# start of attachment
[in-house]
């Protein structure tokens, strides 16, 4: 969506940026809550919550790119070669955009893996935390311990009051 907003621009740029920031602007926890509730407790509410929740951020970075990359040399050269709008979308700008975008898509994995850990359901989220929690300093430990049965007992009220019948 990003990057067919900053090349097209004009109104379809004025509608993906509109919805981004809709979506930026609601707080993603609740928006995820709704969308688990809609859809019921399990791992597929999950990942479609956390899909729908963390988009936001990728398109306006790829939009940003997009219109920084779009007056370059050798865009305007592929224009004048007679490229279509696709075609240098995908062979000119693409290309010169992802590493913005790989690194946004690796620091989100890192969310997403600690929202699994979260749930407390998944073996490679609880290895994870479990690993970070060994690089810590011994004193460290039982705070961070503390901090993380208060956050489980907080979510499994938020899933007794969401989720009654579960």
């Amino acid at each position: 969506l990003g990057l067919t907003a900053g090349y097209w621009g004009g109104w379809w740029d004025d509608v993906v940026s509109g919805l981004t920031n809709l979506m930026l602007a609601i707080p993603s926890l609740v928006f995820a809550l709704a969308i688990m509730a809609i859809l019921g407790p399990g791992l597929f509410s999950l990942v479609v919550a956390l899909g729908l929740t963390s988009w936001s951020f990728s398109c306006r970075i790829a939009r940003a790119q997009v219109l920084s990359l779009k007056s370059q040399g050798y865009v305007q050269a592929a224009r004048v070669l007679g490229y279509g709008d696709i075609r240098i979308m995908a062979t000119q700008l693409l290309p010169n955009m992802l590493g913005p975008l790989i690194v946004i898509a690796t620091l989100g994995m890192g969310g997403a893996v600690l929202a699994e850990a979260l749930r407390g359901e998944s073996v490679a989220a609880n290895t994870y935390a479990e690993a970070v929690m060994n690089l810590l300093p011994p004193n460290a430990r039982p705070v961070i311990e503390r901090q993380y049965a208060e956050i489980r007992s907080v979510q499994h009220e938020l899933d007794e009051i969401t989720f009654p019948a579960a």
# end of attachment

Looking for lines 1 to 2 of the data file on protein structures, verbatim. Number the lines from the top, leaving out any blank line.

[in-house]
């Protein structure tokens, strides 16, 4: 969506940026809550919550790119070669955009893996935390311990009051 907003621009740029920031602007926890509730407790509410929740951020970075990359040399050269709008979308700008975008898509994995850990359901989220929690300093430990049965007992009220019948 990003990057067919900053090349097209004009109104379809004025509608993906509109919805981004809709979506930026609601707080993603609740928006995820709704969308688990809609859809019921399990791992597929999950990942479609956390899909729908963390988009936001990728398109306006790829939009940003997009219109920084779009007056370059050798865009305007592929224009004048007679490229279509696709075609240098995908062979000119693409290309010169992802590493913005790989690194946004690796620091989100890192969310997403600690929202699994979260749930407390998944073996490679609880290895994870479990690993970070060994690089810590011994004193460290039982705070961070503390901090993380208060956050489980907080979510499994938020899933007794969401989720009654579960």